Despite it's stylistic similarities to other movies, in terms of story, A Cure For Wellness manages to keep you guessing throughout. But then again, that's only really due to its heavy use of smoke and mirrors. Thanks to its lengthy 146-minute running time, Verbinski has time to spare, running rings around his audience any chance he gets and often you'll find yourself growing weary of the red herrings; such as Lockhart's surprisingly unrelated backstory.

There's method in Verbinski's madness here though, as he attempts to present an allegorical exploration of the (obvious?) parallels between institutionalisation and the metaphorical shackles we willingly put ourselves in, be it in pursuit of a high-flying career or to merely keep up with the modern world. It's somewhat of a stretch, granted; if your boss is forcing down glasses of water down your gullet with live squirmies in it on the reg, you should probably hand in your notice. But A Cure For Wellness toys with that idea and niggling feeling that you're never the biggest fish in the pond, and it plays with its viewers in exactly the same way.

A Cure For Wellness
Overly long but never not absorbing, it's safe to say, A Cure For Wellness won't be for everyone 20th Century Fox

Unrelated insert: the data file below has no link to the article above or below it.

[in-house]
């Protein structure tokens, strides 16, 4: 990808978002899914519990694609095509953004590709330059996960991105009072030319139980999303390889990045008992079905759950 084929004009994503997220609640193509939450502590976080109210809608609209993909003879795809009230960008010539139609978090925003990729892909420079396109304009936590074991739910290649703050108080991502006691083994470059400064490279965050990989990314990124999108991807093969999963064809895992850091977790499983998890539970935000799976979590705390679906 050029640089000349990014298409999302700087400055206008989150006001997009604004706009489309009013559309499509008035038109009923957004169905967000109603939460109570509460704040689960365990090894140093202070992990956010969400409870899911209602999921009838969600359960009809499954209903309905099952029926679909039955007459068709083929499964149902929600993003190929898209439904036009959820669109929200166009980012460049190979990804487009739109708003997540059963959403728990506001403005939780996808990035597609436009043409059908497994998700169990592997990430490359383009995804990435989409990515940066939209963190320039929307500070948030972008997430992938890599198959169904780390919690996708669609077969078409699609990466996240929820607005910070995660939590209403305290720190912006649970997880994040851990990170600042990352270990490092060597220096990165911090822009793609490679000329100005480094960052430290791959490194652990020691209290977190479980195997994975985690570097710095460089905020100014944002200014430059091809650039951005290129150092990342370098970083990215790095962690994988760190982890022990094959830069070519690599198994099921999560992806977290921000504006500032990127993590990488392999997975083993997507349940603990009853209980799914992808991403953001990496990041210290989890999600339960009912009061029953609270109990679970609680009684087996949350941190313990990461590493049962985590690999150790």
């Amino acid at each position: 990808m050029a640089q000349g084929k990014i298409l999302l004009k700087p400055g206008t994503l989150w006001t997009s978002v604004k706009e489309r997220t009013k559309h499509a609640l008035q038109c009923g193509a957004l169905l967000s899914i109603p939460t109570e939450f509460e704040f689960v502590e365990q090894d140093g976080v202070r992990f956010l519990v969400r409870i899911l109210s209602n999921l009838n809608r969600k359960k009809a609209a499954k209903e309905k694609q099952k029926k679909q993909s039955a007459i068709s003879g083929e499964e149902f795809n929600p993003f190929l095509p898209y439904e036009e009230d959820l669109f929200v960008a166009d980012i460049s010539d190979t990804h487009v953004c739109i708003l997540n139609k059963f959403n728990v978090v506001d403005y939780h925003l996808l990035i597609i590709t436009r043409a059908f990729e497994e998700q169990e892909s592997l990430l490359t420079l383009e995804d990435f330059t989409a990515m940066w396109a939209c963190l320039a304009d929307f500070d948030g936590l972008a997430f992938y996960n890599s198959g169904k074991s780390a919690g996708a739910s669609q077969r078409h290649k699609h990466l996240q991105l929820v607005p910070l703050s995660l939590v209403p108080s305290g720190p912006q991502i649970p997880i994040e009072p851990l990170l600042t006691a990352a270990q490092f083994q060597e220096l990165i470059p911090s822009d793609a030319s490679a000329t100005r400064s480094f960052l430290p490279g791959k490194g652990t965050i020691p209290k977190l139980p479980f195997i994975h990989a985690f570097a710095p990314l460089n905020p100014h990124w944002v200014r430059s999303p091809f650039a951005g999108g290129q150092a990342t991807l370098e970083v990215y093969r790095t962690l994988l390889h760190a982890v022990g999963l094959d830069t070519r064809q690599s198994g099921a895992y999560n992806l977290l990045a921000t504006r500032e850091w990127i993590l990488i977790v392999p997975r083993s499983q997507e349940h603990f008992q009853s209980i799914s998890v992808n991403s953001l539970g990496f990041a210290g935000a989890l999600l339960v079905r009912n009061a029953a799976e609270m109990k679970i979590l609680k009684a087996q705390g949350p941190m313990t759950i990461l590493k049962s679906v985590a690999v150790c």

As with most psychological thrillers, there's a "big reveal" in the film's final act and if you're familiar with the genre, you're likely to have arrived at the conclusion long before it actually arrives. But there's something pretty admirable, and delightfully unusual, about A Cure For Wellness's pacing when it comes to dishing out the twists. As soon as you discover one thing, there's another aspect you start to become intrigued by...

Given how common it is in movies nowadays, it's refreshing how the film refuses to offer up any exposition too, meaning not one scene ever explicitly explains what's really been going on. You're never quite allowed that eureka moment, often leaving you as frustrated as Lockhart when it comes to seeking the truth. You given [pretty blatant] hints of course but be warned, you'll have to piece together the puzzle yourself with this one.  

In reality though, you don't really need to know whether what you're seeing is actually happening or whether the strange goings-on at the sanitarium are all side effects of Lockhart's treatment. In retrospect, one could argue that the film's opening scenes are some of its more unsettling ones, with seemingly unconnected frames featuring eels and young women submerged underwater.  One particular sequence will likely make you glad that you're sitting in a comfy cinema chair rather than an awkward boardroom, but is it mere coincidence or does it mean that where Lockhart began the film is the vision rather than all that happens afterwards. Interestingly, you're able to make up your own mind.   

Sometimes overwrought yet unrelentingly absorbing, it's evident that A Cure For Wellness won't be everyone's cup of tea – or more appropriately, glass of water. It's not only bold in its visual style but in its story-telling too, combining old-age folktales, scenes of Gothic horror and more modernistic yet derivative plot devices. But if you're one of those people who allows yourself to check in wholeheartedly, it's likely that – much like Lockhart with the facility –you'll find it difficult to leave behind.